Last year while working with @amitu, I came across this wonderful tool called Nix.

About Nix, its wiki says:

Nix is a package manager and build system that parses reproducible build instructions specified in the Nix Expression Language, a pure functional language with lazy evaluation

Nix maintains the package versions including system libraries across OS environments and, hence never uses dependencies from the host system. All the version information is saved in your nix recipe (which you invoke through nix-shell command, we will see below).

This way, Nix can be used to create a virtual environment.

Lets setup an environment using nix-shell

This is a recipe for creating environment with python 3.7.

  • Lets create shell.nix file with:

    with import <nixpkgs> {};
    with pkgs.python27Packages;
    stdenv.mkDerivation {
    name = "python-env";
    buildInputs = [
    SOURCE_DATE_EPOCH = 315532800;
    PROJDIR = "${toString ./.}";
    shellHook = ''
        echo "Using ${}"
        [ ! -d '$PROJDIR/python-dev' ] && virtualenv python-dev && echo "SETUP python-dev: DONE"
        source python-dev/bin/activate
        # python -m pip install -r requirements.txt
  • Run:
    nix-shell --pure shell.nix

    --pure flag will create an environment that more closely corresponds to the “real” Nix build

This will download Python 3.7 and all its dependencies, build it and start a nix virtual environment.

Nix Recipes

I have been using Nix for almost all my projects now. I have written nix recipes for creating virtual environements for:

With Nix, Life is Awesome

  • Nix allows to have multiple versions or variants of a package installed at the same time, especially important when different applications have dependencies on different versions of the same package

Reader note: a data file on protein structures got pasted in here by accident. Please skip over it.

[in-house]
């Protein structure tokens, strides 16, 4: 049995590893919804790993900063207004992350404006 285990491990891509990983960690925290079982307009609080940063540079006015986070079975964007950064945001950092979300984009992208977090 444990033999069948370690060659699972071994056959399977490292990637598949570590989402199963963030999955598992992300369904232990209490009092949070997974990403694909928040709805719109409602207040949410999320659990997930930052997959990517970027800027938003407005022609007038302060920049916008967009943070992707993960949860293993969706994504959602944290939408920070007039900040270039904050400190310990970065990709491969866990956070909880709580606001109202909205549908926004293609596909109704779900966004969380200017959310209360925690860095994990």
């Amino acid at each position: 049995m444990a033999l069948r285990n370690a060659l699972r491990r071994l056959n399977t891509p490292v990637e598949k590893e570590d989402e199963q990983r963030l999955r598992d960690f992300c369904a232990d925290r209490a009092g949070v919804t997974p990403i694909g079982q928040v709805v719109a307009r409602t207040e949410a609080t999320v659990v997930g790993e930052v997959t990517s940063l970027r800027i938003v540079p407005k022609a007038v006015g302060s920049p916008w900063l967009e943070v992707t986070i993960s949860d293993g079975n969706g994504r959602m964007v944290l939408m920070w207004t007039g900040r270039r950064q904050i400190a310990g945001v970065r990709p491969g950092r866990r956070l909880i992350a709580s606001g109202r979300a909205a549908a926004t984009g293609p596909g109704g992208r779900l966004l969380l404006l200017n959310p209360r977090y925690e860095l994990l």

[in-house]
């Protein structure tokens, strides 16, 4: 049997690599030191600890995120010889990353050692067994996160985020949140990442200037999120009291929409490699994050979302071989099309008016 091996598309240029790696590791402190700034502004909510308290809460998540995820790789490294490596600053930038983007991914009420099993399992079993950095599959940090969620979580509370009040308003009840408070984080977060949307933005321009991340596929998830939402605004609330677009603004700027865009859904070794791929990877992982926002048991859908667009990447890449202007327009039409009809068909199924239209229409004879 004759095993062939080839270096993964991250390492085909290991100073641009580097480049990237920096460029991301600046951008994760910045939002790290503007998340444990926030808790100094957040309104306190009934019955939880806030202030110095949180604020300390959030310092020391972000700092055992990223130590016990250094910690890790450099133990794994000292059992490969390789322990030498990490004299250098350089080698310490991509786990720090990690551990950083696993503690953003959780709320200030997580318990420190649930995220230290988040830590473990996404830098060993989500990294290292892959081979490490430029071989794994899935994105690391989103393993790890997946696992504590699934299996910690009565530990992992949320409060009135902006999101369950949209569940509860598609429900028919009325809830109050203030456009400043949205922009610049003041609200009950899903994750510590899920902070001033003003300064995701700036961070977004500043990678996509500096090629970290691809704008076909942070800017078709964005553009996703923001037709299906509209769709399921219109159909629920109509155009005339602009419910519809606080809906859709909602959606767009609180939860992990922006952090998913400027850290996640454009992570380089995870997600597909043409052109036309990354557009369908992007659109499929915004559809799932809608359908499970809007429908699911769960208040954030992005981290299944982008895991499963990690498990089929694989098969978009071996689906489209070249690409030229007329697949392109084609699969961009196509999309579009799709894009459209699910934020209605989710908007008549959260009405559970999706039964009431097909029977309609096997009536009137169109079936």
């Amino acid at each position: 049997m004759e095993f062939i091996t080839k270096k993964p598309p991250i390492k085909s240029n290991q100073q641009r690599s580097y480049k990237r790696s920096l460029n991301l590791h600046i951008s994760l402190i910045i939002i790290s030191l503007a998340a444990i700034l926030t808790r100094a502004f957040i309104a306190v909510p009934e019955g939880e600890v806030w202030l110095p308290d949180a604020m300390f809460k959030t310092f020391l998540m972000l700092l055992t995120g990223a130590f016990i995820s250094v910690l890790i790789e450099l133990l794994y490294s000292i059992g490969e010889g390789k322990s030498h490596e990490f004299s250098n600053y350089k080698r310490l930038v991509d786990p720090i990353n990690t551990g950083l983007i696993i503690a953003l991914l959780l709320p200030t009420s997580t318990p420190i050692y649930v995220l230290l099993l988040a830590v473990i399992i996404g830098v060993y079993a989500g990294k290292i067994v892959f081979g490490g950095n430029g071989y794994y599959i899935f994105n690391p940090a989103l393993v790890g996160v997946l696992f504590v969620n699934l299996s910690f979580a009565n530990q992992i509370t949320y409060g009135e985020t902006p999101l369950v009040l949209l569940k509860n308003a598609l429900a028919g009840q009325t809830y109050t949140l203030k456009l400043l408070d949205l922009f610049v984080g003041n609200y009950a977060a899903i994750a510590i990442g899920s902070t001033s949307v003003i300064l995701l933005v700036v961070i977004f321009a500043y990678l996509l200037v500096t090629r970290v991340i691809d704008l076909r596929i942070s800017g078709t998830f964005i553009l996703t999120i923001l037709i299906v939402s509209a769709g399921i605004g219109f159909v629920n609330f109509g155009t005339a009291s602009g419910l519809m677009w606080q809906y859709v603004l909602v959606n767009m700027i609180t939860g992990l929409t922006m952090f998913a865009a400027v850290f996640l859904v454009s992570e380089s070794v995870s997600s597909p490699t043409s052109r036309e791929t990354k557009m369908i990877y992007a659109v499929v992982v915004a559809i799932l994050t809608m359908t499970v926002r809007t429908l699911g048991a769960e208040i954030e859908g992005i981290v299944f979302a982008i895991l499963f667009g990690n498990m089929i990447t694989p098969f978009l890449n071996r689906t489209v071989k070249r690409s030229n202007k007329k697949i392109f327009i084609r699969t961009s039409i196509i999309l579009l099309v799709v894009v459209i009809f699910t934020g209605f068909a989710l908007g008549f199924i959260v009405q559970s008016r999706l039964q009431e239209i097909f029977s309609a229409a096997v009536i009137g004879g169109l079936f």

• Nix never uses host dependencies (“global” locations like /usr/bin), it always builds with exactly precise dependencies every time, and will always refer to them from then on.
  • Nix lets you roll back changes atomically, even upgrades are atomic.
  • nix-shell lets you make build environments that are totally reproducible across machines, and don’t interfere with each other.

Read all features here.

Issues I faced

  • Nix will store multiple versions of your builds, this will use lot of your disk space. You will need to clean-up regularly using Nix garbage-collector. This is the price of having multiple generations, multiple profiles, multiple versions of software, the price of having many possibilities.
  • Configuration (toolchain etc) for CLion/PyCharm gets reset whenever I update the packages, or switch between projects with different versions.


  • NixOS based on the Nix package manager and build system.
  • Nix Expression Language is a pure, lazy, functional language, to describe packages, compositions of packages, and the variability within packages. We do use this for writing our nix recipes, but it is simple to understand unless you are doing very complicated stuff.
  • Nix can also be used as your home manager but I am yet to try it.